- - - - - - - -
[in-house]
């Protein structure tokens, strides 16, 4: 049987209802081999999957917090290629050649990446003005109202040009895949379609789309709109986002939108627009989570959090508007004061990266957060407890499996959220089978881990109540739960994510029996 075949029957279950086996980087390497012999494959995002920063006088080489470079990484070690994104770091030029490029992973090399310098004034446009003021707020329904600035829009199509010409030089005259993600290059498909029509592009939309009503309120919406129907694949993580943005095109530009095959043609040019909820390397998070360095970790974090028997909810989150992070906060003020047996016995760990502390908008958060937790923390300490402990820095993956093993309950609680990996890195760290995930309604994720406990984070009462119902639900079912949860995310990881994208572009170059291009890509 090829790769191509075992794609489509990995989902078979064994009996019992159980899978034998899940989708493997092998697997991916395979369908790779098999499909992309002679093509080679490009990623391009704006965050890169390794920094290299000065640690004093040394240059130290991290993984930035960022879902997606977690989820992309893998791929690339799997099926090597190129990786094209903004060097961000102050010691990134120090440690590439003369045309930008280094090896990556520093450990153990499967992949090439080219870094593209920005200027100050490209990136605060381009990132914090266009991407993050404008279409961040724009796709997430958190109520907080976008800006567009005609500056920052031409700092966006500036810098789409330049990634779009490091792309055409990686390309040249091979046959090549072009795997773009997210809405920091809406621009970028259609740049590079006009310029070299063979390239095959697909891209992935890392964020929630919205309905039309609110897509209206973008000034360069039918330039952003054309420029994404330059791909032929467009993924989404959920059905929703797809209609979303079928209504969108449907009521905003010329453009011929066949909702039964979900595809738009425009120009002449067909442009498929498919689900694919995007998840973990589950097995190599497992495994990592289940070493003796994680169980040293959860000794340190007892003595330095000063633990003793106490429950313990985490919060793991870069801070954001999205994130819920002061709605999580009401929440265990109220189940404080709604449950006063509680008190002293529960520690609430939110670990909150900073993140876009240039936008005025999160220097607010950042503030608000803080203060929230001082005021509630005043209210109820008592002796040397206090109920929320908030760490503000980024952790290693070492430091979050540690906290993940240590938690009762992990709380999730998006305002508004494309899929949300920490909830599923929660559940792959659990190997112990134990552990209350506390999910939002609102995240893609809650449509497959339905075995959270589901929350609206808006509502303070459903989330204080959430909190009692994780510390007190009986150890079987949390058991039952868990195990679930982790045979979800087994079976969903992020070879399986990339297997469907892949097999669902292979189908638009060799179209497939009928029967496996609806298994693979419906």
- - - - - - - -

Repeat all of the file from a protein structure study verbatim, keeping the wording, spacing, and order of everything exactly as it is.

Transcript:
[in-house]
């Protein structure tokens, strides 16, 4: 049987209802081999999957917090290629050649990446003005109202040009895949379609789309709109986002939108627009989570959090508007004061990266957060407890499996959220089978881990109540739960994510029996 075949029957279950086996980087390497012999494959995002920063006088080489470079990484070690994104770091030029490029992973090399310098004034446009003021707020329904600035829009199509010409030089005259993600290059498909029509592009939309009503309120919406129907694949993580943005095109530009095959043609040019909820390397998070360095970790974090028997909810989150992070906060003020047996016995760990502390908008958060937790923390300490402990820095993956093993309950609680990996890195760290995930309604994720406990984070009462119902639900079912949860995310990881994208572009170059291009890509 090829790769191509075992794609489509990995989902078979064994009996019992159980899978034998899940989708493997092998697997991916395979369908790779098999499909992309002679093509080679490009990623391009704006965050890169390794920094290299000065640690004093040394240059130290991290993984930035960022879902997606977690989820992309893998791929690339799997099926090597190129990786094209903004060097961000102050010691990134120090440690590439003369045309930008280094090896990556520093450990153990499967992949090439080219870094593209920005200027100050490209990136605060381009990132914090266009991407993050404008279409961040724009796709997430958190109520907080976008800006567009005609500056920052031409700092966006500036810098789409330049990634779009490091792309055409990686390309040249091979046959090549072009795997773009997210809405920091809406621009970028259609740049590079006009310029070299063979390239095959697909891209992935890392964020929630919205309905039309609110897509209206973008000034360069039918330039952003054309420029994404330059791909032929467009993924989404959920059905929703797809209609979303079928209504969108449907009521905003010329453009011929066949909702039964979900595809738009425009120009002449067909442009498929498919689900694919995007998840973990589950097995190599497992495994990592289940070493003796994680169980040293959860000794340190007892003595330095000063633990003793106490429950313990985490919060793991870069801070954001999205994130819920002061709605999580009401929440265990109220189940404080709604449950006063509680008190002293529960520690609430939110670990909150900073993140876009240039936008005025999160220097607010950042503030608000803080203060929230001082005021509630005043209210109820008592002796040397206090109920929320908030760490503000980024952790290693070492430091979050540690906290993940240590938690009762992990709380999730998006305002508004494309899929949300920490909830599923929660559940792959659990190997112990134990552990209350506390999910939002609102995240893609809650449509497959339905075995959270589901929350609206808006509502303070459903989330204080959430909190009692994780510390007190009986150890079987949390058991039952868990195990679930982790045979979800087994079976969903992020070879399986990339297997469907892949097999669902292979189908638009060799179209497939009928029967496996609806298994693979419906």